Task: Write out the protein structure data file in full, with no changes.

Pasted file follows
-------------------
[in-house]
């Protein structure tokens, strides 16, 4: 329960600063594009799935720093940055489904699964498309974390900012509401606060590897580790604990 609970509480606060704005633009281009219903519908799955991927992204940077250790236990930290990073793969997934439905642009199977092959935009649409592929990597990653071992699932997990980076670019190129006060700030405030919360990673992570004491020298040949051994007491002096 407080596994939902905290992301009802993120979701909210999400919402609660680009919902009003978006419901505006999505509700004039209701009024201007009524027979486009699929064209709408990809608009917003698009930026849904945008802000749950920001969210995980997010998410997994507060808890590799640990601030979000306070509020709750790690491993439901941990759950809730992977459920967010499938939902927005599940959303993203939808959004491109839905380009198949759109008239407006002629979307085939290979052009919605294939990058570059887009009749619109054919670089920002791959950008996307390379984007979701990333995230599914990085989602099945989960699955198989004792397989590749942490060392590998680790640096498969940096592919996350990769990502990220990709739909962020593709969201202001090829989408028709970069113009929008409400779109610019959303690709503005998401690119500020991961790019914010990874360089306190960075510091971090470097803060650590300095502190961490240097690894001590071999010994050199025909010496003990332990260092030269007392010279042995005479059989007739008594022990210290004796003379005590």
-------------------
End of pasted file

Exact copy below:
[in-house]
């Protein structure tokens, strides 16, 4: 329960600063594009799935720093940055489904699964498309974390900012509401606060590897580790604990 609970509480606060704005633009281009219903519908799955991927992204940077250790236990930290990073793969997934439905642009199977092959935009649409592929990597990653071992699932997990980076670019190129006060700030405030919360990673992570004491020298040949051994007491002096 407080596994939902905290992301009802993120979701909210999400919402609660680009919902009003978006419901505006999505509700004039209701009024201007009524027979486009699929064209709408990809608009917003698009930026849904945008802000749950920001969210995980997010998410997994507060808890590799640990601030979000306070509020709750790690491993439901941990759950809730992977459920967010499938939902927005599940959303993203939808959004491109839905380009198949759109008239407006002629979307085939290979052009919605294939990058570059887009009749619109054919670089920002791959950008996307390379984007979701990333995230599914990085989602099945989960699955198989004792397989590749942490060392590998680790640096498969940096592919996350990769990502990220990709739909962020593709969201202001090829989408028709970069113009929008409400779109610019959303690709503005998401690119500020991961790019914010990874360089306190960075510091971090470097803060650590300095502190961490240097690894001590071999010994050199025909010496003990332990260092030269007392010279042995005479059989007739008594022990210290004796003379005590």